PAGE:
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Maidens’ OT magic gives Attack first OHL crown

Sunaya Sapurji
Yahoo Sports

The sign in the stands at the Hershey Centre told the story on Sunday afternoon. Painted in large, red letters it read: “Welcome To The Bayshore South.”

And despite being home to the Mississauga St. Michael’s Majors, the arena – some 180 kilometers south of Owen Sound’s Harry Lumley Bayshore Community Centre - was quickly transformed into a home-away-from-home by Attack fans that made the drive in droves to witness history.

That historic moment came in Game 7 a short 3:27 into the first overtime period as Owen Sound forward Jarrod Maidens scored his second goal of the game to give the Attack their first-ever Ontario Hockey League title with a 3-2 victory over the Majors.

“To think that there’s probably 3,000 Owen Sounders here in Mississauga - that says it all,” said Dr. Bob Severs, Attack president and part owner. “It’s very gratifying.”

Most of the fans in a rare Hershey Centre sellout crowd of 5,517 went wild when Maidens, a rookie who recently turned 17, put a slowly trickling puck past Majors goalie JP Anderson.

“It was one of those pucks were you just watched it slowly go in,” said the Grimsby, Ont., native on the ice after the game amid deafening chants of ‘Go Attack Go!’

“It’s one of the greatest feelings. The guys worked hard for this.”

Even though they were the Western Conference champions and one of the best teams in the OHL during the regular season, the Attack (46-17-1-4) were still looked upon as underdogs in the series against the favoured Majors (53-13-0-2). The Eastern Conference champs had built their team knowing they were going to host the MasterCard Memorial Cup tournament which starts on Friday. In fact, there weren’t many that picked the Attack to make it to the OHL Final to begin with, though Maidens believes going though the playoffs without great expectations placed on them played to their advantage.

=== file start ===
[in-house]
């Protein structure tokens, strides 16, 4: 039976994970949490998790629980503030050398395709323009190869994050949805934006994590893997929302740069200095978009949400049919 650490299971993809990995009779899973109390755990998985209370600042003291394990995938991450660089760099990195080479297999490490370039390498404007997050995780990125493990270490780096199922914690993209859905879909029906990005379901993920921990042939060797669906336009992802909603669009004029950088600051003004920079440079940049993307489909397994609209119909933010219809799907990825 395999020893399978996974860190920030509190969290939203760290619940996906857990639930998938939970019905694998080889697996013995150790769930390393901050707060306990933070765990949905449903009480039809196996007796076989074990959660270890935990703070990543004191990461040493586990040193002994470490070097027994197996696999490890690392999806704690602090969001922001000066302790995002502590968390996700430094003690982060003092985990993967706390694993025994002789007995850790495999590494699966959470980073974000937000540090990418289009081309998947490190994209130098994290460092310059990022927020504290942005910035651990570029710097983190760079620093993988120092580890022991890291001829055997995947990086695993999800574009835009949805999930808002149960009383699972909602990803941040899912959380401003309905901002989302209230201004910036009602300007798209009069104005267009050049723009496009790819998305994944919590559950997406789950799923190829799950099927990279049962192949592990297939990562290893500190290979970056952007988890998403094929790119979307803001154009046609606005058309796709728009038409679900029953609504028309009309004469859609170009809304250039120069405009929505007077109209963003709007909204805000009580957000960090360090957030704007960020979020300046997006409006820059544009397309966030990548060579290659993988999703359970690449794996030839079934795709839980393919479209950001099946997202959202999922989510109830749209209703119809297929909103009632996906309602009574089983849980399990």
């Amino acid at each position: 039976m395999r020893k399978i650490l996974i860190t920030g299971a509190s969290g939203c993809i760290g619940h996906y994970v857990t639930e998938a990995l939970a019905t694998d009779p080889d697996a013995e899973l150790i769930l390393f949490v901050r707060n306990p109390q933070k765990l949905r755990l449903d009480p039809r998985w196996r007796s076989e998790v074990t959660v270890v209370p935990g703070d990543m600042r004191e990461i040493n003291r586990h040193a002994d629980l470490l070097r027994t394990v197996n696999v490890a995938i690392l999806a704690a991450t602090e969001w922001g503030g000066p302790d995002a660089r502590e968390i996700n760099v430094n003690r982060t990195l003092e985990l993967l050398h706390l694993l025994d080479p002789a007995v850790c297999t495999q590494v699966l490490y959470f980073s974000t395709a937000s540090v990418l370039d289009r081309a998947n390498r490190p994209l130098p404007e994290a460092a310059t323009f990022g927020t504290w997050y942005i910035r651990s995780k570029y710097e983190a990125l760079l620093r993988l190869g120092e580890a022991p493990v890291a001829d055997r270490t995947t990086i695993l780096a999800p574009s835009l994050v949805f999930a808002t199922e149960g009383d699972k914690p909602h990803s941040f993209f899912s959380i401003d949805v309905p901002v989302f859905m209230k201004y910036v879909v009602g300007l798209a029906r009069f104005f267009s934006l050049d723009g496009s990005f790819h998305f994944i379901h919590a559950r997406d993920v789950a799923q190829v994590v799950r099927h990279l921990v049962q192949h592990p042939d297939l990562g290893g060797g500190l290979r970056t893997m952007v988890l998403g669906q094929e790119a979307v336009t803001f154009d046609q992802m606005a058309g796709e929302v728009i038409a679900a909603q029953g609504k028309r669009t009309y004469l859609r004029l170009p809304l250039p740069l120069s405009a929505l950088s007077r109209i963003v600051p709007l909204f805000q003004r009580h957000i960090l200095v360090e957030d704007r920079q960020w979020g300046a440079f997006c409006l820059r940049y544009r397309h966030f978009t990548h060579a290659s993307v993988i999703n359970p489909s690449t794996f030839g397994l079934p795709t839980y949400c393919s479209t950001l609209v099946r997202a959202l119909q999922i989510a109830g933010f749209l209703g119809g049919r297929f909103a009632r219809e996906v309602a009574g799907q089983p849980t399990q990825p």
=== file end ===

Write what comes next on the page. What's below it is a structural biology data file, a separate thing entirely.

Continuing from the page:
“That was our motivation going through (the playoffs) the whole time, just proving people wrong,” said Maidens. “Just showing that we have what it takes to go far.”

All the scoring in the game had happened during the first period and as the game progressed it was clear neither team wanted to be the first to make a game-changing mistake. Entering overtime tied 2-2 and the shots an equally tight 26-25 in favour of the Attack, history was still favouring Owen Sound which had also won Game 3 and 4 with goals in overtime.

“We just knew we had a good overtime record and that as long as we stayed patient but aggressive, you never know what could happen,” said Attack forward Robby Mignardi. “We knew it was going to be a greasy goal like that, just banging it in. That’s basically what our plan was, to play smart and not to let up.”

Mignardi, who had his 11-game point streak snapped on Sunday, was voted by the media as the recipient of the Wayne Gretzky 99 Award, as the OHL’s top playoff performer. In 22 playoff games this spring, Mignardi scored 15 goals and nine assists to cap his final season of junior hockey.

“To be the playoff MVP, I never would have thought this,” said the 20-year-old native of Richmond Hill, Ont. “Coming into this year I said this numerous times that I’m more of a role player, but to score all these goals in the playoffs, it’s just been an unbelievably amazing feeling for me and I’m just happy I could help my team win this game.”